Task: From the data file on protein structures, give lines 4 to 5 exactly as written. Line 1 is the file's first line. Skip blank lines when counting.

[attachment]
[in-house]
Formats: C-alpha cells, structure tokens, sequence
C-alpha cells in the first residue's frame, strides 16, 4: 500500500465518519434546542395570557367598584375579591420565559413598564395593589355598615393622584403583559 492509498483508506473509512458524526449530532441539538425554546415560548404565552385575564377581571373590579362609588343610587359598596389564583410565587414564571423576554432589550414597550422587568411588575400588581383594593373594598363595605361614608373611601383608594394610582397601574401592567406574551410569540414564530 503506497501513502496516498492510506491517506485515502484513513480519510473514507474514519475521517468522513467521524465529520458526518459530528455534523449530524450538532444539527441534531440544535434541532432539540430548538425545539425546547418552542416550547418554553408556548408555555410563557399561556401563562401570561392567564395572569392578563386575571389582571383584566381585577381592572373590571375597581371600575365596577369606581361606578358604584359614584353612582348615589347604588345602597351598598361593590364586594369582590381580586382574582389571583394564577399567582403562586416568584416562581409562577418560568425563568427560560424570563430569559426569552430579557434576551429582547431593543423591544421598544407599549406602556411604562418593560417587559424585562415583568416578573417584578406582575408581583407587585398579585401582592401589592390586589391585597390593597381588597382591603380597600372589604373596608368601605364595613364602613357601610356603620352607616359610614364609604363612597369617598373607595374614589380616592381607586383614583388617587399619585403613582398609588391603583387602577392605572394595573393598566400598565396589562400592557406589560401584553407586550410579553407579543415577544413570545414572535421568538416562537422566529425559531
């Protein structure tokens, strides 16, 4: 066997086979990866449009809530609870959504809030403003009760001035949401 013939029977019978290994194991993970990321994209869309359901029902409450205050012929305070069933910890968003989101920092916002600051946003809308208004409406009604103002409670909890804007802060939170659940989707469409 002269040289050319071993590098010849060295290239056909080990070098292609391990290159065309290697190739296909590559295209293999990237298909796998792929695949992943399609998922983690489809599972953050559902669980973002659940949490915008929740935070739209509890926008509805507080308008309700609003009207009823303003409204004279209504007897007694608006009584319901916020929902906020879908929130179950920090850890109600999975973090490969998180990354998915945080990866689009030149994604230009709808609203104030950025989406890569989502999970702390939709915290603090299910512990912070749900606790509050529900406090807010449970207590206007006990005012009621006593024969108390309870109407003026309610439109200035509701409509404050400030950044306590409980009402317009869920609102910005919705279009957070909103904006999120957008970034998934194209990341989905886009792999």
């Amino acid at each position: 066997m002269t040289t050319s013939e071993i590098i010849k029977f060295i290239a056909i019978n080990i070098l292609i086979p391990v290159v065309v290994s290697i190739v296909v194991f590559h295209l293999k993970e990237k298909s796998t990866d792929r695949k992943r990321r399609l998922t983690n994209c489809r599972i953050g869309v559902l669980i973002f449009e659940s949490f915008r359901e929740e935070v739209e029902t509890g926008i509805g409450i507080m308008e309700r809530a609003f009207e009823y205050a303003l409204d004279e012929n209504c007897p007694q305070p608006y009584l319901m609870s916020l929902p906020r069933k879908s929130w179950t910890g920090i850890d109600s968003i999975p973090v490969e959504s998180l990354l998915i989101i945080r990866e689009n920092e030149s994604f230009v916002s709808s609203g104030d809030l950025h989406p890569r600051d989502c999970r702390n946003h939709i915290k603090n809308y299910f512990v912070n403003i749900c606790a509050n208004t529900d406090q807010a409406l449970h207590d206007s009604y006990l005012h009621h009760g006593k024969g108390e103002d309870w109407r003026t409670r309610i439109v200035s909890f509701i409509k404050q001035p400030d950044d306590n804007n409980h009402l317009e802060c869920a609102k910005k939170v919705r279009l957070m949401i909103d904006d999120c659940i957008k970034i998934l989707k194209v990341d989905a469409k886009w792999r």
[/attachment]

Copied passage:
């Protein structure tokens, strides 16, 4: 066997086979990866449009809530609870959504809030403003009760001035949401 013939029977019978290994194991993970990321994209869309359901029902409450205050012929305070069933910890968003989101920092916002600051946003809308208004409406009604103002409670909890804007802060939170659940989707469409 002269040289050319071993590098010849060295290239056909080990070098292609391990290159065309290697190739296909590559295209293999990237298909796998792929695949992943399609998922983690489809599972953050559902669980973002659940949490915008929740935070739209509890926008509805507080308008309700609003009207009823303003409204004279209504007897007694608006009584319901916020929902906020879908929130179950920090850890109600999975973090490969998180990354998915945080990866689009030149994604230009709808609203104030950025989406890569989502999970702390939709915290603090299910512990912070749900606790509050529900406090807010449970207590206007006990005012009621006593024969108390309870109407003026309610439109200035509701409509404050400030950044306590409980009402317009869920609102910005919705279009957070909103904006999120957008970034998934194209990341989905886009792999």
């Amino acid at each position: 066997m002269t040289t050319s013939e071993i590098i010849k029977f060295i290239a056909i019978n080990i070098l292609i086979p391990v290159v065309v290994s290697i190739v296909v194991f590559h295209l293999k993970e990237k298909s796998t990866d792929r695949k992943r990321r399609l998922t983690n994209c489809r599972i953050g869309v559902l669980i973002f449009e659940s949490f915008r359901e929740e935070v739209e029902t509890g926008i509805g409450i507080m308008e309700r809530a609003f009207e009823y205050a303003l409204d004279e012929n209504c007897p007694q305070p608006y009584l319901m609870s916020l929902p906020r069933k879908s929130w179950t910890g920090i850890d109600s968003i999975p973090v490969e959504s998180l990354l998915i989101i945080r990866e689009n920092e030149s994604f230009v916002s709808s609203g104030d809030l950025h989406p890569r600051d989502c999970r702390n946003h939709i915290k603090n809308y299910f512990v912070n403003i749900c606790a509050n208004t529900d406090q807010a409406l449970h207590d206007s009604y006990l005012h009621h009760g006593k024969g108390e103002d309870w109407r003026t409670r309610i439109v200035s909890f509701i409509k404050q001035p400030d950044d306590n804007n409980h009402l317009e802060c869920a609102k910005k939170v919705r279009l957070m949401i909103d904006d999120c659940i957008k970034i998934l989707k194209v990341d989905a469409k886009w792999r």